Thursday, June 30, 2011

Another Day, Another 10,000 Acres

As of this morning, the fire in Los Alamos has grown to 92,735 acres; it's the second largest fire in New Mexico history, but only by about 2,000 acres.

The fire is less than a mile from the nuclear lab, so this fire is "the highest priority fire in the country." Yesterday the firefighters did a lot of "backburning," setting fires around the perimeter of the lab to create a bare space with no vegetation, so if the fire got that far, it would stop because of the lack of fuel. Of course setting an intentional fire is risky. If the wind changes direction suddenly (which happens in New Mexico), it could be disastrous.

The real danger is what is on the lab property -- 30,000 drums of plutonium-contaminated waste, stored in fabric tents above ground. The lab director keeps assuring everyone that, "the nuclear materials are safe, accounted for, and protected." But people are skeptical and rightfully so. Experts say that plutonium is the most toxic substance known to humans. Inhaling a single speck of plutonium will lead to lung cancer, with 100% certainty.

For the moment, the problem in Taos is the smoke. Yesterday it was particulary bad and I kept coughing a lot, even staying inside. Today doesn't seem as bad (so far).

The challenge is keeping the house cool. Using the swamp cooler is out of the question. The way those work is they draw in the outside air to water-soaked straw pads, which cools the air, and then the cool air is blown down through a vent to cool the house. It blows with quite a bit of force, so a window has to be open, so the "extra" air has somewhere to go. So the cool air blows the hot air out. The swamp cooler works best in arid climates. But what this means now is that it would draw in smoke-filled air which would be unhealthy and unpleasant. So in the early mornings when it's still cool, I open the windows on the west side of the house (and keep the shades lowered on the eastern windows to keep the sun out) and let cool air in. Also in the mornings the wind is calm, so the smoke isn't blowing in. As the day heats up and the sun moves, I close all the windows and all the shades. In the evenings, I open up the windows again to let some cool air in.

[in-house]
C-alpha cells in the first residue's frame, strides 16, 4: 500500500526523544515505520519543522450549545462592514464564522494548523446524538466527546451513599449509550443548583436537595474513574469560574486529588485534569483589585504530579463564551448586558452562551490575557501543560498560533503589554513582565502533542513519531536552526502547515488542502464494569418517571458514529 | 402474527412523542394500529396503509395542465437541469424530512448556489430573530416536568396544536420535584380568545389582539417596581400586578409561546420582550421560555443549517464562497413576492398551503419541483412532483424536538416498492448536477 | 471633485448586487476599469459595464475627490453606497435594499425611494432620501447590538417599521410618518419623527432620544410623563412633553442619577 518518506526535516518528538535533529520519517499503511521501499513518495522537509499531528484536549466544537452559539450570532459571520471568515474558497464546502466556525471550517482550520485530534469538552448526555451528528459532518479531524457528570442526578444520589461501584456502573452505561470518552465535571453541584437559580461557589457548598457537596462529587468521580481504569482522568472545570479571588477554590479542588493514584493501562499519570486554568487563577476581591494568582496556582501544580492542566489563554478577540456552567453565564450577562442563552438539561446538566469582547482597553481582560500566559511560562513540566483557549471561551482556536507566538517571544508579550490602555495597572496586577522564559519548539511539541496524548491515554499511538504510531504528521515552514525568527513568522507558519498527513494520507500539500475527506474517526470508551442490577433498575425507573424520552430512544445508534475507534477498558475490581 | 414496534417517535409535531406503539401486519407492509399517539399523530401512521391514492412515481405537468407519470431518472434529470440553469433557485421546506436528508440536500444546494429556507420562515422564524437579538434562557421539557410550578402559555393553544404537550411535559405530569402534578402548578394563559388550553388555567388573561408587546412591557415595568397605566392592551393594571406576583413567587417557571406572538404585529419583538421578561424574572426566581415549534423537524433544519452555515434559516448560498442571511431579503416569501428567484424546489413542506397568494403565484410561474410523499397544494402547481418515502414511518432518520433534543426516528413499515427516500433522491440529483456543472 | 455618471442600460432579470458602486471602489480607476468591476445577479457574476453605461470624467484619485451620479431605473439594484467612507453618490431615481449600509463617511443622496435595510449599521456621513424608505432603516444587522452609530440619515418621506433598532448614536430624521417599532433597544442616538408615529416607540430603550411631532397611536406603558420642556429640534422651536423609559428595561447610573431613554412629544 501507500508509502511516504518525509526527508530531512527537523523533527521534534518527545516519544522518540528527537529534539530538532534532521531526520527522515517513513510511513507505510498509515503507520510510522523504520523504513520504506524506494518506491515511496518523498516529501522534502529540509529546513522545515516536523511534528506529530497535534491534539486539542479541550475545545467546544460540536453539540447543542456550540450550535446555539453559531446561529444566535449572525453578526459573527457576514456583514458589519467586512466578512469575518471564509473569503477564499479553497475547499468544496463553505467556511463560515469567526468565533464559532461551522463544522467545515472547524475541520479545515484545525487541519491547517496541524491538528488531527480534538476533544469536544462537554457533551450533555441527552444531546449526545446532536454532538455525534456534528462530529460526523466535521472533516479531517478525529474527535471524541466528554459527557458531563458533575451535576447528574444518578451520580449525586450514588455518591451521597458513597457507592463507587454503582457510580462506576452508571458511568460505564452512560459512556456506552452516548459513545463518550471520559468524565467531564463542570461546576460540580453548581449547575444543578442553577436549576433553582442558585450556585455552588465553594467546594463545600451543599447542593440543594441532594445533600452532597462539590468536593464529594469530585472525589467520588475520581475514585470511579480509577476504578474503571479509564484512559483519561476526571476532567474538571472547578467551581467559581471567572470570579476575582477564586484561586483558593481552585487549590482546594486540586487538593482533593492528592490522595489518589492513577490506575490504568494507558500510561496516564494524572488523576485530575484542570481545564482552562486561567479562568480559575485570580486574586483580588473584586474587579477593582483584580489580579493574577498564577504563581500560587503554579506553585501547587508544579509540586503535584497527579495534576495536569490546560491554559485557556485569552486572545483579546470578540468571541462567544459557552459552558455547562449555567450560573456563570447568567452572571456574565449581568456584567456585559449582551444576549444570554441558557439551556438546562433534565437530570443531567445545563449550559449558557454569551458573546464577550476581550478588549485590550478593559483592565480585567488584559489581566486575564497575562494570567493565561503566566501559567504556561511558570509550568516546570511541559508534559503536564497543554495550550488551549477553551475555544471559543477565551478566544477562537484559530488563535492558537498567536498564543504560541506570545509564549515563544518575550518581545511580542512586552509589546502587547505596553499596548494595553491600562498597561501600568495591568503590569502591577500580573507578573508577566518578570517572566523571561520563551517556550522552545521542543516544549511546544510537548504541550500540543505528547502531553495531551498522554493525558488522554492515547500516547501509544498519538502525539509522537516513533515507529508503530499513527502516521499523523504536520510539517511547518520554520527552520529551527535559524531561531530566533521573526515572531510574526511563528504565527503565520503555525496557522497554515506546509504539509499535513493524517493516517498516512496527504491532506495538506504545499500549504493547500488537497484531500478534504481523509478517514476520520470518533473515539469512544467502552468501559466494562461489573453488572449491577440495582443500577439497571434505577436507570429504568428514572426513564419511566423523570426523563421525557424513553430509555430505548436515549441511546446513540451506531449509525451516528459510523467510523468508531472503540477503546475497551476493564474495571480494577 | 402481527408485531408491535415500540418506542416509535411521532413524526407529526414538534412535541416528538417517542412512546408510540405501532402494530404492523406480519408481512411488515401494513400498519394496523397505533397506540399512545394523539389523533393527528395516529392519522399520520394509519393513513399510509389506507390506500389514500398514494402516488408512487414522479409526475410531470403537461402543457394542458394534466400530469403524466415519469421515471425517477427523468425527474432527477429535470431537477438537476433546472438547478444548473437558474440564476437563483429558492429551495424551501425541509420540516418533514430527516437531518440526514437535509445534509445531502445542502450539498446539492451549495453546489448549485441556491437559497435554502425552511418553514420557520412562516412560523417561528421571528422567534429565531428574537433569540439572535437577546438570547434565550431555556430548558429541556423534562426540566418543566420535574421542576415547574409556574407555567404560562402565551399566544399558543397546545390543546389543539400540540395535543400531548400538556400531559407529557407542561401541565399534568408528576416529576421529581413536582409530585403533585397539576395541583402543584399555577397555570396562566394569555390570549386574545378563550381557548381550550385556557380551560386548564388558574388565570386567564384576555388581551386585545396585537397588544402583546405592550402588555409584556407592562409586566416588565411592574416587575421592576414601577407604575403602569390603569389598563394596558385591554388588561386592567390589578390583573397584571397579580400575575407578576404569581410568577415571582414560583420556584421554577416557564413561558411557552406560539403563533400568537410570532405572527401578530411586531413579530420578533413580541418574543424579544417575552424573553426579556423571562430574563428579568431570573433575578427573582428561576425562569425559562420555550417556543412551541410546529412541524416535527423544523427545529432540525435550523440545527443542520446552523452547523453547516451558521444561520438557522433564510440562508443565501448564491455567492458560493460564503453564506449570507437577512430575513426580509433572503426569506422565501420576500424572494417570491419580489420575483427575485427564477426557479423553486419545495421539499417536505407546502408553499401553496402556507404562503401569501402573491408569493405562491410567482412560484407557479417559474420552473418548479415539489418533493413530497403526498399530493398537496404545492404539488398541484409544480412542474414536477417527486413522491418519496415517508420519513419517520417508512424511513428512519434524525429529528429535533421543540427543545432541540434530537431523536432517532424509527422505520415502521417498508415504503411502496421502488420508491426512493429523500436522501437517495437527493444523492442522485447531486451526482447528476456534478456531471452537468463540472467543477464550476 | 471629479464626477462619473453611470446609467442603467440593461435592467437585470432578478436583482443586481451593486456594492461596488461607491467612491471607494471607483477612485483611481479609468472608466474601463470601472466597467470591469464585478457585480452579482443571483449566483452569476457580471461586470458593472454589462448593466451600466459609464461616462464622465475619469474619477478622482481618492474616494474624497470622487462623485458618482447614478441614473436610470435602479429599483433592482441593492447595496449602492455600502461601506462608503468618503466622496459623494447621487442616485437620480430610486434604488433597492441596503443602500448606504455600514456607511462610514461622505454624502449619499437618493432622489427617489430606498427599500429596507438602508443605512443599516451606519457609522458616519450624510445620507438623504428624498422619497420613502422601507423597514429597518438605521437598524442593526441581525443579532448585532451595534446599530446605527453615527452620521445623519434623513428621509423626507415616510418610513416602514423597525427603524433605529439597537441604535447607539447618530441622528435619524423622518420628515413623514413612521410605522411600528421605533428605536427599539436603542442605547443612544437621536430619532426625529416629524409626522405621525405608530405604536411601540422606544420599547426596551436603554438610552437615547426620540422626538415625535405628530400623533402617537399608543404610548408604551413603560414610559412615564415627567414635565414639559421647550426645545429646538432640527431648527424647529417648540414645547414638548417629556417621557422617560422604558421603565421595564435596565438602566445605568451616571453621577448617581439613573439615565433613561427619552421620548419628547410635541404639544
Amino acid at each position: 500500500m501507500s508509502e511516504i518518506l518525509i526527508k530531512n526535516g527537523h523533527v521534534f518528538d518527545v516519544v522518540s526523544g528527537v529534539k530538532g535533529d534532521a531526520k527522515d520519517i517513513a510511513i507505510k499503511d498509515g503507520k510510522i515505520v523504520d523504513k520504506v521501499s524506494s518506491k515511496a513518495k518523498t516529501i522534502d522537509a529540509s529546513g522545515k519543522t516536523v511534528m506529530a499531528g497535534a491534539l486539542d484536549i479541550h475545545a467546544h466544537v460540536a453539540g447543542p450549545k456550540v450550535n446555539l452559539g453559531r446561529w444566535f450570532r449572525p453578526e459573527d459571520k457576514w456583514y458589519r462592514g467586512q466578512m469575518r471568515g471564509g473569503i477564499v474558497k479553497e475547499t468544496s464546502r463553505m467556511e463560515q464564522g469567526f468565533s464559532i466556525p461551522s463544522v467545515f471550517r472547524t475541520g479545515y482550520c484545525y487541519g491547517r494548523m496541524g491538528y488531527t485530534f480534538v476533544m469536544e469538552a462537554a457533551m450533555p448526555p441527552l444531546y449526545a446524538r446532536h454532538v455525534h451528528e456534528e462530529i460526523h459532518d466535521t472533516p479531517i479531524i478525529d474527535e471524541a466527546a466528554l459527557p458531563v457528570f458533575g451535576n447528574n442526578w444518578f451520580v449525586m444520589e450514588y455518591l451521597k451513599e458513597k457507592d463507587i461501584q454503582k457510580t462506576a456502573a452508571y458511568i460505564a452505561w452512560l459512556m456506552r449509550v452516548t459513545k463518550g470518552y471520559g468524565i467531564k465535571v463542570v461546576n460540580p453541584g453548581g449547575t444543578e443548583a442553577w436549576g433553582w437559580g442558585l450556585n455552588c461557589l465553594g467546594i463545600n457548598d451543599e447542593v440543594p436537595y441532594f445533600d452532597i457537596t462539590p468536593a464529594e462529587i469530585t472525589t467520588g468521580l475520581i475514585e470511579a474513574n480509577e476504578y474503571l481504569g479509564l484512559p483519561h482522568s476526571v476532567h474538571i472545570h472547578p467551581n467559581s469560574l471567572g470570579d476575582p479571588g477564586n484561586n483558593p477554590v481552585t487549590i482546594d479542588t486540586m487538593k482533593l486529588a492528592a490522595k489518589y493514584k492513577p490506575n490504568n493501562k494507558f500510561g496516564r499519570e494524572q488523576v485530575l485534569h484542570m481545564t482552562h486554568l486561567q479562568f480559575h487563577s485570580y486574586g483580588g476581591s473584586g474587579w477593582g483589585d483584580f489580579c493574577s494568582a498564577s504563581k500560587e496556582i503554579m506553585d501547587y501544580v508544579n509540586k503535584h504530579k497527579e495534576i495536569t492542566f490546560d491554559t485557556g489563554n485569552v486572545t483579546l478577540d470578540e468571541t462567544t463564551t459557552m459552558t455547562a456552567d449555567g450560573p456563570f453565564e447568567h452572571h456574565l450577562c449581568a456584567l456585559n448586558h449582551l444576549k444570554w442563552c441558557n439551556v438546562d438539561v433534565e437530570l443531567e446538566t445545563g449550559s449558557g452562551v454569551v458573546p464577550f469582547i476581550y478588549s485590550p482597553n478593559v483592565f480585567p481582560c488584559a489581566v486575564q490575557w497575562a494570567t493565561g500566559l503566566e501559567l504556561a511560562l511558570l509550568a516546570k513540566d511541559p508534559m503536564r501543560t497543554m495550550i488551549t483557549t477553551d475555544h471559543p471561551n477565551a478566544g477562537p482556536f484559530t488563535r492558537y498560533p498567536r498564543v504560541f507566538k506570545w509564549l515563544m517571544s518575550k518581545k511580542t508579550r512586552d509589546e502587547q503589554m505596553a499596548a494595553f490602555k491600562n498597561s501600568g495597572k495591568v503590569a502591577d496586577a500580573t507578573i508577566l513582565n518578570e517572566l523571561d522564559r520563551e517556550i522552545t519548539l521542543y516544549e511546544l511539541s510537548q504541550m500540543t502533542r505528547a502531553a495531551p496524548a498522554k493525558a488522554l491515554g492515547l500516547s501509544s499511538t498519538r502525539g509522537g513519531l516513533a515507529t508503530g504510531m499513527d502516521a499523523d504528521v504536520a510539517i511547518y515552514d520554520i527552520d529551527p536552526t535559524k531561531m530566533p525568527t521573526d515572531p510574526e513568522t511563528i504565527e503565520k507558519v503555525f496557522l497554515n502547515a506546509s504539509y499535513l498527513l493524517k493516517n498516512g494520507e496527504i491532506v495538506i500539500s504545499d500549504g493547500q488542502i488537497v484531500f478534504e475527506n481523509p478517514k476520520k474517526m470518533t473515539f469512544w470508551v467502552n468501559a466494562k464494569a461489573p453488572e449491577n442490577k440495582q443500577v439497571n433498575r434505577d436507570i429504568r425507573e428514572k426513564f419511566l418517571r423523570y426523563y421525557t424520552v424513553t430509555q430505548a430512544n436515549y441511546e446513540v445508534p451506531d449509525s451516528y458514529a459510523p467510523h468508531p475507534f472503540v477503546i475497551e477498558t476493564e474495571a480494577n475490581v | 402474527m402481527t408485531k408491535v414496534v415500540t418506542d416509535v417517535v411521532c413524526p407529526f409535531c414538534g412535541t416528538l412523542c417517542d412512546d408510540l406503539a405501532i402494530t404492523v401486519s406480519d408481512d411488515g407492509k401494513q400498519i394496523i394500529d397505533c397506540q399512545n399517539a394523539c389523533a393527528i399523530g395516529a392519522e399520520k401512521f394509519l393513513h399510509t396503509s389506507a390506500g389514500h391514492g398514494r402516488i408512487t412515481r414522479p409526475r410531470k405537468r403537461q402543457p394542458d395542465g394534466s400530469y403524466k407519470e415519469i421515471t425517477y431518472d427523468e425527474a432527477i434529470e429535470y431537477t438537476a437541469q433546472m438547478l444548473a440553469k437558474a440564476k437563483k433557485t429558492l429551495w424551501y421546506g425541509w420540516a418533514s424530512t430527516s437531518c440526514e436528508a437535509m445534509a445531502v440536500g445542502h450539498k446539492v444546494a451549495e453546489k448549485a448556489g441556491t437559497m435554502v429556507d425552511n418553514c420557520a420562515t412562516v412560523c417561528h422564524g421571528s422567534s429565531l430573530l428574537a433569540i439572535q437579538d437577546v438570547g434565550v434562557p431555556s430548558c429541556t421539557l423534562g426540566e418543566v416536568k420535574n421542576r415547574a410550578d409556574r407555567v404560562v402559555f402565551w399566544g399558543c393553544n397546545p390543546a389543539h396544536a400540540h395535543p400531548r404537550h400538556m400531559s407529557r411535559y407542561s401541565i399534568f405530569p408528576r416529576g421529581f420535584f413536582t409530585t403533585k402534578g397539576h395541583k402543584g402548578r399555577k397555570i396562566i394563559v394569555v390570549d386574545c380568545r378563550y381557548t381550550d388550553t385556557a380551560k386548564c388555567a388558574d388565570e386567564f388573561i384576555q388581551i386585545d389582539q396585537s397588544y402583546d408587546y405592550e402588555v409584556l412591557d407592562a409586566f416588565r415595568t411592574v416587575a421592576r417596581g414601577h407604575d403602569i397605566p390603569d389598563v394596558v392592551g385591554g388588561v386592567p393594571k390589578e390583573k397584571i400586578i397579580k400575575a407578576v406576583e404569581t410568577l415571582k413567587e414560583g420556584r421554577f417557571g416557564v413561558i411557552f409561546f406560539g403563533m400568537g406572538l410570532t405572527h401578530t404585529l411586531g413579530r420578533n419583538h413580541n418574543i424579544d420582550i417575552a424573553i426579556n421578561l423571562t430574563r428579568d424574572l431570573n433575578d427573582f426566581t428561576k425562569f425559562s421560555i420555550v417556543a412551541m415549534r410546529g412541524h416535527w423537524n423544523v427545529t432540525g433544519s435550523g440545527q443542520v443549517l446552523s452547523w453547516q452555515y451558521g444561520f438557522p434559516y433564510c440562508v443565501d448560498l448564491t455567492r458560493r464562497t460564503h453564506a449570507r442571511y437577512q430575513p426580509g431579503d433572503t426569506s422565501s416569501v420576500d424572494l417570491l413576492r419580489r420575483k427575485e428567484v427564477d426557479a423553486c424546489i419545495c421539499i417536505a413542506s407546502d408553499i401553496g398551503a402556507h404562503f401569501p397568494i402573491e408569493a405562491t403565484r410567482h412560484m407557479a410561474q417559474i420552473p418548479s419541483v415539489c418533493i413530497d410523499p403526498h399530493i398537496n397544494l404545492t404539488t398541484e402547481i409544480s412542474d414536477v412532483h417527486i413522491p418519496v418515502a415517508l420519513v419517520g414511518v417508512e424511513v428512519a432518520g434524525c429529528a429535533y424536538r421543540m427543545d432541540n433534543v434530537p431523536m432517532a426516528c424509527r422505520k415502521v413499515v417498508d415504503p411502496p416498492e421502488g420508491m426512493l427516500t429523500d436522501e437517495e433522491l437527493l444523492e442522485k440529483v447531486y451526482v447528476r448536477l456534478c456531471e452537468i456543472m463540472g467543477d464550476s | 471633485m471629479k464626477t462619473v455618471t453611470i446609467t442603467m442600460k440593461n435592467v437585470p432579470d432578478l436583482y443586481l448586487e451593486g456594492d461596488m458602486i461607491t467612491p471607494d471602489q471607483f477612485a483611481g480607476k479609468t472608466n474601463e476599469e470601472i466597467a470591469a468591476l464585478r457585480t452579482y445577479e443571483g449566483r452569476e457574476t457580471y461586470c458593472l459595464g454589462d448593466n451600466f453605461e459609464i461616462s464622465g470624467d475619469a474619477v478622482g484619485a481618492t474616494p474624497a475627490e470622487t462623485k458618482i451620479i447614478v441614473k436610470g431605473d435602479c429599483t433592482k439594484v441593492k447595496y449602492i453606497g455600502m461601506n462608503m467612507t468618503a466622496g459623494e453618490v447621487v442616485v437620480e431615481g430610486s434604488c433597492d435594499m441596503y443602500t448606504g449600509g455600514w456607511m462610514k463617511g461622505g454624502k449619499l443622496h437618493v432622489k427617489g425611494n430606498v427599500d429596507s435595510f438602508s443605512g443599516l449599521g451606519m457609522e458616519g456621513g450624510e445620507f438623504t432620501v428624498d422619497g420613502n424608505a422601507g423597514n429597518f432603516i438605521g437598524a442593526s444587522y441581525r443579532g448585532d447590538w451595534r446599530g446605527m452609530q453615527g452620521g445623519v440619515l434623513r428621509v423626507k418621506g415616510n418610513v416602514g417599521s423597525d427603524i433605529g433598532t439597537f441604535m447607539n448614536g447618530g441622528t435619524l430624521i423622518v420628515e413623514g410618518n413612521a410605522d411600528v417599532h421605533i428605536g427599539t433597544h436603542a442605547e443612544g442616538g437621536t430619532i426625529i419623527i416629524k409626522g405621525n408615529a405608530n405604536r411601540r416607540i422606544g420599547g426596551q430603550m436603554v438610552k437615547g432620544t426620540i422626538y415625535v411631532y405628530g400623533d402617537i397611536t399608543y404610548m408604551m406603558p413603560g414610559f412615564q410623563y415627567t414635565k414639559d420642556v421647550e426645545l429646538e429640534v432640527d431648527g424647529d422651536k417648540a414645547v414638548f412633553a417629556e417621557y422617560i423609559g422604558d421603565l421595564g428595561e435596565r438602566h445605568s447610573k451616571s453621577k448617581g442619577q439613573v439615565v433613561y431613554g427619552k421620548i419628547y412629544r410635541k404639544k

The town of Taos has postponed the 4th of July fireworks display until at least July 21, depending on weather and fire conditions.

The county of Taos tweaked the law a little bit to ban the sale of fireworks anywhere within the county. See The Taos News for the details. The grocery stores had already voluntarily pulled all fireworks from the shelves, but there were still independent fireworks stands selling them. Not anymore.

I'll keep posting updates. Nothing like a national disaster to get me blogging again!


Anonymous said...

i read somewhere that in 2000 there was a fire at los alamos, well, the land all around it. There was depleted uranium and other stuff in the smoke that went up to Taos, according to the poster. It wouldn't surprise me that this is true, and that the smoke today could also be contaminated. There were NO rules back in theforties for letting radioisotopes out into the atmosphere...those trees, and that ground at los alamos are full of the
venting by products of 60 years of doing the dirtiest work on the planet.
now the stuff's burning. yuck.

Beth said...

They said on TV the other night that the ground in the canyons surrounding the lab is contaminated from all the nuclear testing in the 1940s. And that's the stuff that is or will be burning.

Elle said...

Very sobering stuff here Beth. Glad you have figured out a way to cool down the house a bit without letting in the smoke. Sounds similar to the process we use to cool the concrete core in late evening and overnight, plus in the morning just on the west side of the house, then shutting everything up to retain what cool we can.
Hope they are able to put out the fire ASAP so you can get back to enjoying the beautiful area you live in.